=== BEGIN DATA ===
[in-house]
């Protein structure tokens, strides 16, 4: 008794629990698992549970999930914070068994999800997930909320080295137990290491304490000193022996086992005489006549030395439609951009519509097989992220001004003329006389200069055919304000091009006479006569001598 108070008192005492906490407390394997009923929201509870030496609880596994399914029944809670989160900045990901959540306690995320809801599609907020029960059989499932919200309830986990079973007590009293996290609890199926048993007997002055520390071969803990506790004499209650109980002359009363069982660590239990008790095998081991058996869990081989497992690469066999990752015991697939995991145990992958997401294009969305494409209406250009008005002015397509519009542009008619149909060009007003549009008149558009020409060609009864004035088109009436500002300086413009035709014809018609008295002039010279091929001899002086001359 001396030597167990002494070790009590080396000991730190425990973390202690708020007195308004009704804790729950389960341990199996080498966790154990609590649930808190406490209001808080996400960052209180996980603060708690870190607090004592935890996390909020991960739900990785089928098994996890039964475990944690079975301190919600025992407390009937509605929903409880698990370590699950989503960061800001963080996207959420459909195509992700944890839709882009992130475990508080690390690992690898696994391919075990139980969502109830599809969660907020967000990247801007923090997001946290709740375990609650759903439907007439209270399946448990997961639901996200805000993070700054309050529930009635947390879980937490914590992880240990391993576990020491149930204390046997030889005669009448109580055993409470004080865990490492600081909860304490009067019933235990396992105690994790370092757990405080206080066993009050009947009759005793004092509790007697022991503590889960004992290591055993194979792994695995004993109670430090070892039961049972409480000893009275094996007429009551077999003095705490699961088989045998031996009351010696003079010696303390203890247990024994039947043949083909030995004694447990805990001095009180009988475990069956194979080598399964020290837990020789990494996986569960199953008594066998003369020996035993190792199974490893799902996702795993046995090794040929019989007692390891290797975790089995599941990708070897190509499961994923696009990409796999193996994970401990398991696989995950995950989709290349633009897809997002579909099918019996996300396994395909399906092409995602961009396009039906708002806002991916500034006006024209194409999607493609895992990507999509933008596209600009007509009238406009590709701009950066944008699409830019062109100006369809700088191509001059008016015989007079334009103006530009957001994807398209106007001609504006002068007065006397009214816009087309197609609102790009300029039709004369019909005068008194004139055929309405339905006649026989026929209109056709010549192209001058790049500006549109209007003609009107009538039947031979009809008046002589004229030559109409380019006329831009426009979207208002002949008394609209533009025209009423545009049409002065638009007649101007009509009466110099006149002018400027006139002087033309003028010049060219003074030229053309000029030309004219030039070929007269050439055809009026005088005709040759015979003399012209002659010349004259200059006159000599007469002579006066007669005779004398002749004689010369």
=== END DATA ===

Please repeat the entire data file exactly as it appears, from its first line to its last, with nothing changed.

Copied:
[in-house]
């Protein structure tokens, strides 16, 4: 008794629990698992549970999930914070068994999800997930909320080295137990290491304490000193022996086992005489006549030395439609951009519509097989992220001004003329006389200069055919304000091009006479006569001598 108070008192005492906490407390394997009923929201509870030496609880596994399914029944809670989160900045990901959540306690995320809801599609907020029960059989499932919200309830986990079973007590009293996290609890199926048993007997002055520390071969803990506790004499209650109980002359009363069982660590239990008790095998081991058996869990081989497992690469066999990752015991697939995991145990992958997401294009969305494409209406250009008005002015397509519009542009008619149909060009007003549009008149558009020409060609009864004035088109009436500002300086413009035709014809018609008295002039010279091929001899002086001359 001396030597167990002494070790009590080396000991730190425990973390202690708020007195308004009704804790729950389960341990199996080498966790154990609590649930808190406490209001808080996400960052209180996980603060708690870190607090004592935890996390909020991960739900990785089928098994996890039964475990944690079975301190919600025992407390009937509605929903409880698990370590699950989503960061800001963080996207959420459909195509992700944890839709882009992130475990508080690390690992690898696994391919075990139980969502109830599809969660907020967000990247801007923090997001946290709740375990609650759903439907007439209270399946448990997961639901996200805000993070700054309050529930009635947390879980937490914590992880240990391993576990020491149930204390046997030889005669009448109580055993409470004080865990490492600081909860304490009067019933235990396992105690994790370092757990405080206080066993009050009947009759005793004092509790007697022991503590889960004992290591055993194979792994695995004993109670430090070892039961049972409480000893009275094996007429009551077999003095705490699961088989045998031996009351010696003079010696303390203890247990024994039947043949083909030995004694447990805990001095009180009988475990069956194979080598399964020290837990020789990494996986569960199953008594066998003369020996035993190792199974490893799902996702795993046995090794040929019989007692390891290797975790089995599941990708070897190509499961994923696009990409796999193996994970401990398991696989995950995950989709290349633009897809997002579909099918019996996300396994395909399906092409995602961009396009039906708002806002991916500034006006024209194409999607493609895992990507999509933008596209600009007509009238406009590709701009950066944008699409830019062109100006369809700088191509001059008016015989007079334009103006530009957001994807398209106007001609504006002068007065006397009214816009087309197609609102790009300029039709004369019909005068008194004139055929309405339905006649026989026929209109056709010549192209001058790049500006549109209007003609009107009538039947031979009809008046002589004229030559109409380019006329831009426009979207208002002949008394609209533009025209009423545009049409002065638009007649101007009509009466110099006149002018400027006139002087033309003028010049060219003074030229053309000029030309004219030039070929007269050439055809009026005088005709040759015979003399012209002659010349004259200059006159000599007469002579006066007669005779004398002749004689010369």